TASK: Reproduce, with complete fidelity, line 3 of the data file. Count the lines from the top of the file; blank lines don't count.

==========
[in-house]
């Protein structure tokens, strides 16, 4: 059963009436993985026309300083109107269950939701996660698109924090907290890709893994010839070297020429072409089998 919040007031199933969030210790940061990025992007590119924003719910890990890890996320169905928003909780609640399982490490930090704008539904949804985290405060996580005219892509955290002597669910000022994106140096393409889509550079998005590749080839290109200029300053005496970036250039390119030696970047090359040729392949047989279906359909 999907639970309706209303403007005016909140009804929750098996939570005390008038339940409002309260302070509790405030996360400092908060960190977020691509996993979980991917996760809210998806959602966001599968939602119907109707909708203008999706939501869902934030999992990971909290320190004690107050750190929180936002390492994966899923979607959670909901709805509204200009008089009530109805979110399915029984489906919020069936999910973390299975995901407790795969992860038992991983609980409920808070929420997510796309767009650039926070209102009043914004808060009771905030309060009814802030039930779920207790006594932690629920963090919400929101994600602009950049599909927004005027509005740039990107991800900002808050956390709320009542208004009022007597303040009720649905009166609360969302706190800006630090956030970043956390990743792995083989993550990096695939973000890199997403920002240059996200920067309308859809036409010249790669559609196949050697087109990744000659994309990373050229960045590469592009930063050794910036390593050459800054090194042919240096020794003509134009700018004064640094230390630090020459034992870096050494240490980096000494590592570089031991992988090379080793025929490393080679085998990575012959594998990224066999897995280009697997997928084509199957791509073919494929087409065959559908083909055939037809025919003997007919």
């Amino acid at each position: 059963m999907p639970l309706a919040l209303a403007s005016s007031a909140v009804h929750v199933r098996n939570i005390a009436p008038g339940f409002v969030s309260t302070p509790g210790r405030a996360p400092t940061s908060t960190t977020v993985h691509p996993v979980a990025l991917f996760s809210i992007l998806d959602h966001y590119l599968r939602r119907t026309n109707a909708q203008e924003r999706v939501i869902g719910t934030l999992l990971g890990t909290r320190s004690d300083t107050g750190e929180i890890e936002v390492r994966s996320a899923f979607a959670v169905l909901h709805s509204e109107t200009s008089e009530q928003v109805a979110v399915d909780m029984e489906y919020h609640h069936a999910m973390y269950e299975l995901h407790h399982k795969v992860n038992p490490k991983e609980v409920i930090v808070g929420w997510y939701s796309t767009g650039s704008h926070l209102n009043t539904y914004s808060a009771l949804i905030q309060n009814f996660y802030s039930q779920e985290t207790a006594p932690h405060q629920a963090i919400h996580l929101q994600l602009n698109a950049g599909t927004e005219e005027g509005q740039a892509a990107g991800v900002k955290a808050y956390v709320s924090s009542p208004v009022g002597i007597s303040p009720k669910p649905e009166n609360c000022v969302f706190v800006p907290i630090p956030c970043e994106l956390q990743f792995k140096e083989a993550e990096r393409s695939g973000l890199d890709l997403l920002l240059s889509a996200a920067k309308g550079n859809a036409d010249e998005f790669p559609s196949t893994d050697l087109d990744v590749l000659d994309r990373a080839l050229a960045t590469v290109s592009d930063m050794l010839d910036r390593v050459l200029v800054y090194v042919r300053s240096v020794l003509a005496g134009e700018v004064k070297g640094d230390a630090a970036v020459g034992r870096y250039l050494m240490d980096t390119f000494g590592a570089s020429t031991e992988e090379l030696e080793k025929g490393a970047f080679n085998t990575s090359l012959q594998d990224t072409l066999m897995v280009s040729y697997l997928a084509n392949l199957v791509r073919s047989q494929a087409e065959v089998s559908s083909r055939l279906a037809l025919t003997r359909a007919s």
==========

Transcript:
């Amino acid at each position: 059963m999907p639970l309706a919040l209303a403007s005016s007031a909140v009804h929750v199933r098996n939570i005390a009436p008038g339940f409002v969030s309260t302070p509790g210790r405030a996360p400092t940061s908060t960190t977020v993985h691509p996993v979980a990025l991917f996760s809210i992007l998806d959602h966001y590119l599968r939602r119907t026309n109707a909708q203008e924003r999706v939501i869902g719910t934030l999992l990971g890990t909290r320190s004690d300083t107050g750190e929180i890890e936002v390492r994966s996320a899923f979607a959670v169905l909901h709805s509204e109107t200009s008089e009530q928003v109805a979110v399915d909780m029984e489906y919020h609640h069936a999910m973390y269950e299975l995901h407790h399982k795969v992860n038992p490490k991983e609980v409920i930090v808070g929420w997510y939701s796309t767009g650039s704008h926070l209102n009043t539904y914004s808060a009771l949804i905030q309060n009814f996660y802030s039930q779920e985290t207790a006594p932690h405060q629920a963090i919400h996580l929101q994600l602009n698109a950049g599909t927004e005219e005027g509005q740039a892509a990107g991800v900002k955290a808050y956390v709320s924090s009542p208004v009022g002597i007597s303040p009720k669910p649905e009166n609360c000022v969302f706190v800006p907290i630090p956030c970043e994106l956390q990743f792995k140096e083989a993550e990096r393409s695939g973000l890199d890709l997403l920002l240059s889509a996200a920067k309308g550079n859809a036409d010249e998005f790669p559609s196949t893994d050697l087109d990744v590749l000659d994309r990373a080839l050229a960045t590469v290109s592009d930063m050794l010839d910036r390593v050459l200029v800054y090194v042919r300053s240096v020794l003509a005496g134009e700018v004064k070297g640094d230390a630090a970036v020459g034992r870096y250039l050494m240490d980096t390119f000494g590592a570089s020429t031991e992988e090379l030696e080793k025929g490393a970047f080679n085998t990575s090359l012959q594998d990224t072409l066999m897995v280009s040729y697997l997928a084509n392949l199957v791509r073919s047989q494929a087409e065959v089998s559908s083909r055939l279906a037809l025919t003997r359909a007919s």